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Preconception health for women

6-minute read

Being as healthy as possible in the months before you try to have a baby has been shown to boost your chances of falling pregnant and give your baby a better chance of good health throughout their whole life. These simple steps will help you become as healthy and fit as possible before you become a mum.

If you want to conceive a baby, it is important to:

  • begin trying before you are 35, if possible
  • be in a healthy weight range
  • quit smoking
  • take folate
  • stop or reduce alcohol intake
  • treat health conditions that could affect your fertility

About your age

The most important thing that affects your fertility is your age. It’s much easier for women to conceive a baby before they turn 35. After that, you don’t have as many eggs and their quality decreases over time.

Although most older women in Australia do have healthy, happy babies, after 30 the risks that the baby will have a chromosomal or genetic abnormality increases – from 1 in 400 for a woman aged 30 to 1 in 100 for a woman aged 40. You are also more at risk of miscarriage and pregnancy complications when you’re older.

Take folate

Taking folate, or 'folic acid' supplements, before you get pregnant is important for preventing neural tube defects in your baby. It is recommended to take folate at least 1 month before you conceive and for the first 3 months of your pregnancy.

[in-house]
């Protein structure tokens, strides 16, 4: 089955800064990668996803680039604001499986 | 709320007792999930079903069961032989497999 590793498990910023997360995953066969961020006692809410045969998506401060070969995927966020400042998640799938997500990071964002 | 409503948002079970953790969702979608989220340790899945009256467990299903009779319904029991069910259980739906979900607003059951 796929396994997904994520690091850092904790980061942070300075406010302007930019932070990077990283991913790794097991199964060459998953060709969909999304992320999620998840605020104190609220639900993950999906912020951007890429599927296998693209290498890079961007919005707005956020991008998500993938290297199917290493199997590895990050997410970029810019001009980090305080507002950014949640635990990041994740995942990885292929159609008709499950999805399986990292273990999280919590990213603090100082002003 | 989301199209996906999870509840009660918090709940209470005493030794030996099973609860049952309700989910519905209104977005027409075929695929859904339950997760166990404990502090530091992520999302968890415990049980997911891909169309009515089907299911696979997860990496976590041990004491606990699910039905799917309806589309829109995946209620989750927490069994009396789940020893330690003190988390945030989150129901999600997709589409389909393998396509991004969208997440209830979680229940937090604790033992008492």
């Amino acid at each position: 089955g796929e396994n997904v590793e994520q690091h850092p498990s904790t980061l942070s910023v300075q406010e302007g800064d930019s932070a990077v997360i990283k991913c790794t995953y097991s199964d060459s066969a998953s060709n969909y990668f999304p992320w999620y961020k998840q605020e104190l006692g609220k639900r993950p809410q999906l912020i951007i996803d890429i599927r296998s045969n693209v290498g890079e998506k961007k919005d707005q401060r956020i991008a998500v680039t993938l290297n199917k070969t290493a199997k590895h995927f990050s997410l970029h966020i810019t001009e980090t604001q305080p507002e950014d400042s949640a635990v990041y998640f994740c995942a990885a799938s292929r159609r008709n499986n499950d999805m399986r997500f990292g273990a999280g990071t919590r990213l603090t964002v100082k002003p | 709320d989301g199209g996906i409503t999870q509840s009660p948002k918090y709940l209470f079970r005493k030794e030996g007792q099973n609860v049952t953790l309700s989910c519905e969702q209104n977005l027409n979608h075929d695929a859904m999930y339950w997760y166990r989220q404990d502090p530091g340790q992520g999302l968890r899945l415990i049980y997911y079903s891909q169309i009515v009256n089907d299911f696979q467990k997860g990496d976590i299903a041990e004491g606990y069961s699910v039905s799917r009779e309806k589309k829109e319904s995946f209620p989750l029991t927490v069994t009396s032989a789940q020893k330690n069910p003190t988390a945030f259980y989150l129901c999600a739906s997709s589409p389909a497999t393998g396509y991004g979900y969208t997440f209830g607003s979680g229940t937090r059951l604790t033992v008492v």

You can source folic acid supplements from pharmacies or your doctor at varying doses. Look for supplements that contain at least 400 micrograms of folic acid; they will normally be referred to as special pregnancy supplements. You can also get folate in foods like wholegrain bread, dark green leafy vegetables and dried beans, chickpeas and lentils.

Get a check-up

It’s a good idea to have a general medical check-up before you try for a baby. You can talk to your doctor about any tests you might need, and whether you should avoid any medicines you might be taking.

If you or your partner have a family history of genetic conditions, you can talk to your doctor about screening. It’s better not to do a DNA test yourself.

It’s a good idea to talk to your doctor about your emotional health, domestic violence or mental health conditions, as you may need more care and support during your pregnancy if any of these apply to you.

Some conditions can affect your chances of falling pregnant. These include:

Polycystic ovarian syndrome (PCOS): Most women with PCOS can still fall pregnant, but it might take longer. The best thing you can do is eat healthily, exercise regularly and look after your general health.

Endometriosis: About 3 in 10 women with endometriosis will have problems falling pregnant, but medicines and surgery can help. If you have endometriosis, see your doctor as early as possible before you try for a baby.

Diabetes: Both type 1 and type 2 diabetes can affect your chances of falling pregnant. You should talk to your doctor about 3 to 6 months before you want to conceive to make sure your diabetes is under control. If you do fall pregnant, you will need special care to make sure your diabetes is well controlled, for both your health and for the baby’s.

Sexual health: Check that you don’t have a sexually transmitted infection, as this might lead to infertility. Having a test before conception also reduces the risk of passing on an infection to your partner or the baby.

If you have a medical condition like cancer, talk to your doctor if you think you'd like to have a baby. There are ways to preserve your fertility, such as freezing your eggs, but your doctor needs to know your wishes before any treatment starts.